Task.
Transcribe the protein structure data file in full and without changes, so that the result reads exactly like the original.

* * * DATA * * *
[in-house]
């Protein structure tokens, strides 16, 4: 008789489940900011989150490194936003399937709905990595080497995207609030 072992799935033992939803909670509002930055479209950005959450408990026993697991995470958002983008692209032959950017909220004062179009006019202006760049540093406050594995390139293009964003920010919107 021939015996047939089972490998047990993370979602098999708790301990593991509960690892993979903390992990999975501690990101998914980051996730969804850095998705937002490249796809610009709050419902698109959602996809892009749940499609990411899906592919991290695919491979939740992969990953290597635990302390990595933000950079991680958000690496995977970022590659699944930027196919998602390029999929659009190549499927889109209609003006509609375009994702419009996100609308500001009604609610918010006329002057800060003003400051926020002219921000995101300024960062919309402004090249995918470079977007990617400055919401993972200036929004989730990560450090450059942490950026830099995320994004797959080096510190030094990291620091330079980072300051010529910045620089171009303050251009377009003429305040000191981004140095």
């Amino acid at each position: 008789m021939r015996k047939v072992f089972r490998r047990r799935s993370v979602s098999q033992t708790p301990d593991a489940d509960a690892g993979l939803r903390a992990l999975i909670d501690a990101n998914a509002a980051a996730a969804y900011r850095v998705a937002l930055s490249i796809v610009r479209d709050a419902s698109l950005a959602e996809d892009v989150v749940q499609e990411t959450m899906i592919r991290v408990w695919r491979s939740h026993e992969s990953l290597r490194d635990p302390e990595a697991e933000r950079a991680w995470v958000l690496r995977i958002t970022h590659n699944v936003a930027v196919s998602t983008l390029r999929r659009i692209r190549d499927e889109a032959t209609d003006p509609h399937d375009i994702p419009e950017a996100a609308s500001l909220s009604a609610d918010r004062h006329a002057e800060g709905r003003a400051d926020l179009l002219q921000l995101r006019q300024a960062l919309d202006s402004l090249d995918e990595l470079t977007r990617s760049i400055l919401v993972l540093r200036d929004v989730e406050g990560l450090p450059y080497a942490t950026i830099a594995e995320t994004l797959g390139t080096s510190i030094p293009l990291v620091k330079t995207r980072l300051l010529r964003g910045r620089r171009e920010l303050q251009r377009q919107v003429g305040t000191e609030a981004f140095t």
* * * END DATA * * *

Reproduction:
[in-house]
């Protein structure tokens, strides 16, 4: 008789489940900011989150490194936003399937709905990595080497995207609030 072992799935033992939803909670509002930055479209950005959450408990026993697991995470958002983008692209032959950017909220004062179009006019202006760049540093406050594995390139293009964003920010919107 021939015996047939089972490998047990993370979602098999708790301990593991509960690892993979903390992990999975501690990101998914980051996730969804850095998705937002490249796809610009709050419902698109959602996809892009749940499609990411899906592919991290695919491979939740992969990953290597635990302390990595933000950079991680958000690496995977970022590659699944930027196919998602390029999929659009190549499927889109209609003006509609375009994702419009996100609308500001009604609610918010006329002057800060003003400051926020002219921000995101300024960062919309402004090249995918470079977007990617400055919401993972200036929004989730990560450090450059942490950026830099995320994004797959080096510190030094990291620091330079980072300051010529910045620089171009303050251009377009003429305040000191981004140095």
């Amino acid at each position: 008789m021939r015996k047939v072992f089972r490998r047990r799935s993370v979602s098999q033992t708790p301990d593991a489940d509960a690892g993979l939803r903390a992990l999975i909670d501690a990101n998914a509002a980051a996730a969804y900011r850095v998705a937002l930055s490249i796809v610009r479209d709050a419902s698109l950005a959602e996809d892009v989150v749940q499609e990411t959450m899906i592919r991290v408990w695919r491979s939740h026993e992969s990953l290597r490194d635990p302390e990595a697991e933000r950079a991680w995470v958000l690496r995977i958002t970022h590659n699944v936003a930027v196919s998602t983008l390029r999929r659009i692209r190549d499927e889109a032959t209609d003006p509609h399937d375009i994702p419009e950017a996100a609308s500001l909220s009604a609610d918010r004062h006329a002057e800060g709905r003003a400051d926020l179009l002219q921000l995101r006019q300024a960062l919309d202006s402004l090249d995918e990595l470079t977007r990617s760049i400055l919401v993972l540093r200036d929004v989730e406050g990560l450090p450059y080497a942490t950026i830099a594995e995320t994004l797959g390139t080096s510190i030094p293009l990291v620091k330079t995207r980072l300051l010529r964003g910045r620089r171009e920010l303050q251009r377009q919107v003429g305040t000191e609030a981004f140095t």